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Fabricated Documents April 7, 2016

Posted by Audit Monkey in The Joy & Pain of Internal Audit.
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I’m aware that I haven’t posted here in a while but I’ve been hanging out on goingconcern.com and the forum. I’ve enjoyed some of the banter and conversations and its been nice to hangout, albeit across many servers and network cables, with some like-minded peers. Nevertheless, I’ve just had a random thought and wondered if any other auditors had encountered the following problem.

During one review, I noticed that the reconciliations (whatever, I think it was CPD returns) had been completed retrospectively to be compliant. I could tell as the production date of the document didn’t marry up to the date the document was signed, i.e. the signature date was before the date of production. In another incident, a Project Management Team had produced documents to demonstrate they were managing the project properly, e.g. completing tasks against the project milestones. (Note, I wasn’t party to this episode, but I’m sure you get the gist.)

My question is, what does the Auditor do in these circumstances when documents have been forged to demonstrate compliance? In the first example, I actually let it go because the risk was negligible and the Banker concerned was quite a character! I said “Hold on, there’s a slight dating mismatch here; do you have an explanation?”, to which he replied “Well, you know what it’s like; a client calls and asks about their portfolio and before you know it in all the melee and confusion, you lose track of time and you don’t know what you are signing!”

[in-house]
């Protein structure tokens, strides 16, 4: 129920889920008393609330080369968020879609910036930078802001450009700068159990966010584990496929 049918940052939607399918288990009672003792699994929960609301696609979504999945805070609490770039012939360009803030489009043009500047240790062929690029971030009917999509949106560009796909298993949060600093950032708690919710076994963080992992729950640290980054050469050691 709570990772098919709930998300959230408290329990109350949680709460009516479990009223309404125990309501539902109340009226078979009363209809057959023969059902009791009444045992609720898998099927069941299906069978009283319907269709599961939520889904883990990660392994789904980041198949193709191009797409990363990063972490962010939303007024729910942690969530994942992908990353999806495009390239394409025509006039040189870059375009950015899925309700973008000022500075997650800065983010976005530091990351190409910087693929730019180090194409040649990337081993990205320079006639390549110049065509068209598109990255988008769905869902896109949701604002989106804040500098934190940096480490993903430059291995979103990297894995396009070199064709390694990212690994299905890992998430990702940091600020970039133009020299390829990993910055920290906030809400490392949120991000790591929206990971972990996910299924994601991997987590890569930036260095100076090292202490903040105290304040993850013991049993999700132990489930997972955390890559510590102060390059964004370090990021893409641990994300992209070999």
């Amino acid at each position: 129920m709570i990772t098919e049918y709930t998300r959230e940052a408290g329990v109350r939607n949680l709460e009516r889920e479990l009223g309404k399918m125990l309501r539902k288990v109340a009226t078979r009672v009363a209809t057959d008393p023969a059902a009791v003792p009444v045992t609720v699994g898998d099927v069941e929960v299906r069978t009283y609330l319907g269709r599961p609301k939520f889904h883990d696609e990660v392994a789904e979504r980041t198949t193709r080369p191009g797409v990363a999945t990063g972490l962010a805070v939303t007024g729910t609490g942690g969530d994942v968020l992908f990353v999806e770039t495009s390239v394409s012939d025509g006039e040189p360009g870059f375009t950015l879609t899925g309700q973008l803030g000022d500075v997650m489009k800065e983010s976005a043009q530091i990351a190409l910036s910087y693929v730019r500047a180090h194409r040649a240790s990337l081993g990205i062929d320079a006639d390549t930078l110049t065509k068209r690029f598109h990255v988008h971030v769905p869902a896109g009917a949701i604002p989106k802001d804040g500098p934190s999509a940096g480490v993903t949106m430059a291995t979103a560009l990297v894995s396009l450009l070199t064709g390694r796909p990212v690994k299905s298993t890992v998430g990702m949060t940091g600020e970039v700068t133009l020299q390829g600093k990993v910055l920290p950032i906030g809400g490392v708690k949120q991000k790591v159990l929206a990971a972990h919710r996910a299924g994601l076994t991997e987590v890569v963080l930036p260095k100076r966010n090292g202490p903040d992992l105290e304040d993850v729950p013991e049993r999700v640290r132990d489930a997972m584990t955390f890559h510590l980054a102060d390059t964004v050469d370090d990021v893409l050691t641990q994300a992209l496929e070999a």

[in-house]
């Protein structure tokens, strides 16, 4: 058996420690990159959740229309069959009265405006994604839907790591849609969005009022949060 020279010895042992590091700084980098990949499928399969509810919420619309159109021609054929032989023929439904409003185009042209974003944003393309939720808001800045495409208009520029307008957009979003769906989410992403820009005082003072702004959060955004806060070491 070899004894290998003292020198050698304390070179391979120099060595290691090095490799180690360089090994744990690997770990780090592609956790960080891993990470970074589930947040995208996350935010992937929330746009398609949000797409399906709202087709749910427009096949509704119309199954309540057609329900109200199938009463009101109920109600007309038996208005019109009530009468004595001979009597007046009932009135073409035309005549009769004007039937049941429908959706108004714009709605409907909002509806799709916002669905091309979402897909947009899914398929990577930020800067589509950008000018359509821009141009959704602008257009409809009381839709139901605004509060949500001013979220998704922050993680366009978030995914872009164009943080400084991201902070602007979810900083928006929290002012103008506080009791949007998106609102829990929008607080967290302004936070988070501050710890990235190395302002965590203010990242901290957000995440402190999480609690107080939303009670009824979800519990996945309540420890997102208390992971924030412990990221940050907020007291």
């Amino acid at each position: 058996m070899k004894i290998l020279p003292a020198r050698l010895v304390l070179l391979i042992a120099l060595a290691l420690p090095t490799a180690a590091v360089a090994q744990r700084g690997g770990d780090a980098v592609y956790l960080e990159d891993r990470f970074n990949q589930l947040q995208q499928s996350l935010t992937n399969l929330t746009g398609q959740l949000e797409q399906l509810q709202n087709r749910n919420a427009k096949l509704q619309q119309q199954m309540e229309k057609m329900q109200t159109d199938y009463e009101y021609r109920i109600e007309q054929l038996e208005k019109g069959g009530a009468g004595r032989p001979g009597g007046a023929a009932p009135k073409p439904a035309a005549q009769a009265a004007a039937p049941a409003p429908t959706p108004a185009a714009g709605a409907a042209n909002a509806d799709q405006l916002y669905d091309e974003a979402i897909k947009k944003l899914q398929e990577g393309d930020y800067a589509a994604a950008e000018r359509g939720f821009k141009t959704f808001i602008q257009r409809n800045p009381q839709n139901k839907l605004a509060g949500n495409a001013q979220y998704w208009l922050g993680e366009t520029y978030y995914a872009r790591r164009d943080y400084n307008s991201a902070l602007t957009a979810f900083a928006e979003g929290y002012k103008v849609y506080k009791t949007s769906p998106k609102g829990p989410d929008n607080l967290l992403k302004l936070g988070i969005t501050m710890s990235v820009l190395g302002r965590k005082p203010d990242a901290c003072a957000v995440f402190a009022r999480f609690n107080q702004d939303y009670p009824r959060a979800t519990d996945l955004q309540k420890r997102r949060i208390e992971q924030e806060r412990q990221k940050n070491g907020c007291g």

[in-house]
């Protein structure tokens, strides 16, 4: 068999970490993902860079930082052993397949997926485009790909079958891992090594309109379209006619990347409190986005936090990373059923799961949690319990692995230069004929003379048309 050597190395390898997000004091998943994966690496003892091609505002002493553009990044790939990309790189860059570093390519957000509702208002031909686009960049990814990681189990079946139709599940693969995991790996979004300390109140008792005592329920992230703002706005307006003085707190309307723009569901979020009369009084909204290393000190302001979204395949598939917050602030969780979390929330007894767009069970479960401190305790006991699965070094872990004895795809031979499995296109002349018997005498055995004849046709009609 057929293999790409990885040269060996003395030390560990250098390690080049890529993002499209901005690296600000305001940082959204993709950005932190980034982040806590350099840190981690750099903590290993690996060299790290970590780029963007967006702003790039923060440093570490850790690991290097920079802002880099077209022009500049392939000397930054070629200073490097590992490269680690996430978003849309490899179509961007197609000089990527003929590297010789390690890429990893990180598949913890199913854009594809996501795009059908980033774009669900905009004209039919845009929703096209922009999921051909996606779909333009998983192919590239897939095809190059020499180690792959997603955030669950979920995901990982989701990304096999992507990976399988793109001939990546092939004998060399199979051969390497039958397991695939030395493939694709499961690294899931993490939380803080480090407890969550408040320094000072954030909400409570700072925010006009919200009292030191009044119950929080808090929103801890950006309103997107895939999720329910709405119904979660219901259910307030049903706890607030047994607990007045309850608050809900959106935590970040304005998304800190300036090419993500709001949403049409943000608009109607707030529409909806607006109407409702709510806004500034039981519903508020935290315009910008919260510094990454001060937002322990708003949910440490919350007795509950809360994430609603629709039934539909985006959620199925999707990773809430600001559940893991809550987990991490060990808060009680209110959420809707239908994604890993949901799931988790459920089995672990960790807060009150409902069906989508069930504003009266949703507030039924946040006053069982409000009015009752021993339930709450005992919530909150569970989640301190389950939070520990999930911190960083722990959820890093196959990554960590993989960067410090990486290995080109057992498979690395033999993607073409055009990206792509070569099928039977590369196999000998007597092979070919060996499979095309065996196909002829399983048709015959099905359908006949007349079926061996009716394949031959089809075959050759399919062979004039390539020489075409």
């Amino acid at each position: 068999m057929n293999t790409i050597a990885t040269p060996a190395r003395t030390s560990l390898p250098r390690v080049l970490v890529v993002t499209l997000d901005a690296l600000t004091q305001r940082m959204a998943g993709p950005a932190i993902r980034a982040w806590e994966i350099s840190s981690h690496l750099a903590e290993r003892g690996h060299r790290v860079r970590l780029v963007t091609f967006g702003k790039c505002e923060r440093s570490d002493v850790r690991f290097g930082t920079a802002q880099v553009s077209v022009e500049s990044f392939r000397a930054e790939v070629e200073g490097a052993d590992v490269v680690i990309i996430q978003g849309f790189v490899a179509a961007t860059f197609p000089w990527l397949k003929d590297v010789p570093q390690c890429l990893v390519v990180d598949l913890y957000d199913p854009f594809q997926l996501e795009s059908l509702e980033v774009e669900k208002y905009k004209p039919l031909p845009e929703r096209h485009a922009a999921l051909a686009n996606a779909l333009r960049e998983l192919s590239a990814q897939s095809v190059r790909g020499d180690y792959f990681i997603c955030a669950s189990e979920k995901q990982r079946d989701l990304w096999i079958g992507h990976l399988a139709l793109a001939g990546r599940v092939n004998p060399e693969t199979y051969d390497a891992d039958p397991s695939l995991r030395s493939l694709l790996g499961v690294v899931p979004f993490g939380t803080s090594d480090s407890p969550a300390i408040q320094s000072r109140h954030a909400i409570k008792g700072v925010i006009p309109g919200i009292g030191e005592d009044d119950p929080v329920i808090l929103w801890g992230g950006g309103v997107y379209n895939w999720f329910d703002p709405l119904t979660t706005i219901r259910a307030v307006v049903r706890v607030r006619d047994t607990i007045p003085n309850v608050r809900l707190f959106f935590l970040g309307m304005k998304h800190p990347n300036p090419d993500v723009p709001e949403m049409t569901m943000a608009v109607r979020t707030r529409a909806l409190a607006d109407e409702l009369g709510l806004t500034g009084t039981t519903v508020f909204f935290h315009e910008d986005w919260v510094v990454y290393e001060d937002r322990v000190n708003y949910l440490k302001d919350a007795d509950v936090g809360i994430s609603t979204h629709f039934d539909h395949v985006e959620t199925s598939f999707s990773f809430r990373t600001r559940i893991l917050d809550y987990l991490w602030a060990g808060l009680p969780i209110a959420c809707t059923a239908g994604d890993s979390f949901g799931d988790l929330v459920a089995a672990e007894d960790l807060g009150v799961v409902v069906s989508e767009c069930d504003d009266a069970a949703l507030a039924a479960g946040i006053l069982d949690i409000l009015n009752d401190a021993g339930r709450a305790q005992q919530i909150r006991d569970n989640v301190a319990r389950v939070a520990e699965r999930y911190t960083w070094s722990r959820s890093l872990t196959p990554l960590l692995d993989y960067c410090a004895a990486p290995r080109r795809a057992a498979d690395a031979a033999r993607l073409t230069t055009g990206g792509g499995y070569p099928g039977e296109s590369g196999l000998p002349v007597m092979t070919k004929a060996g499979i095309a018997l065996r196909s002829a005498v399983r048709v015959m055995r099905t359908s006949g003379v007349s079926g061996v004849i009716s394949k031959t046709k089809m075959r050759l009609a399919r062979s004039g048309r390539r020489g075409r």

But in all seriousness, what happens if it’s a big multi-million pound IT transformation and project? Surely you have to do the dirty and report that key deadlines haven’t been met? What would you do in these circumstances? I would be interested to hear.

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Comments»

1. ITauditSecurity - April 8, 2016

Monkey,
I think it always needs to be documented in the workpapers, regardless of whether it makes the audit report. You can put in the client’s response and say that the risk didn’t warrant creating an observation because of X, but audit discussed Y with the client and stated Z.

And it it’s a BIG project and the risk is high, that’s what audit managers are for. They make the call, and you take direction from them.

I haven’t been involved in anything huge, but I have seen audit managers afraid to take on some smaller items. I argued my case and lost, wrote it up, and the audit manager edited my workpaper according. Such is life.

If it was big and the audit manager didn’t address it the way I think it should be addressed, I’d escalate. I’ve escalated some smaller things before, but nothing was big enough to create a stink over.

In my previous life as a security manager, I was involved in some larger items, and escalated some items up to the CIO. Some I won, some I lost. But the important thing was I kept my integrity and slept well at night.


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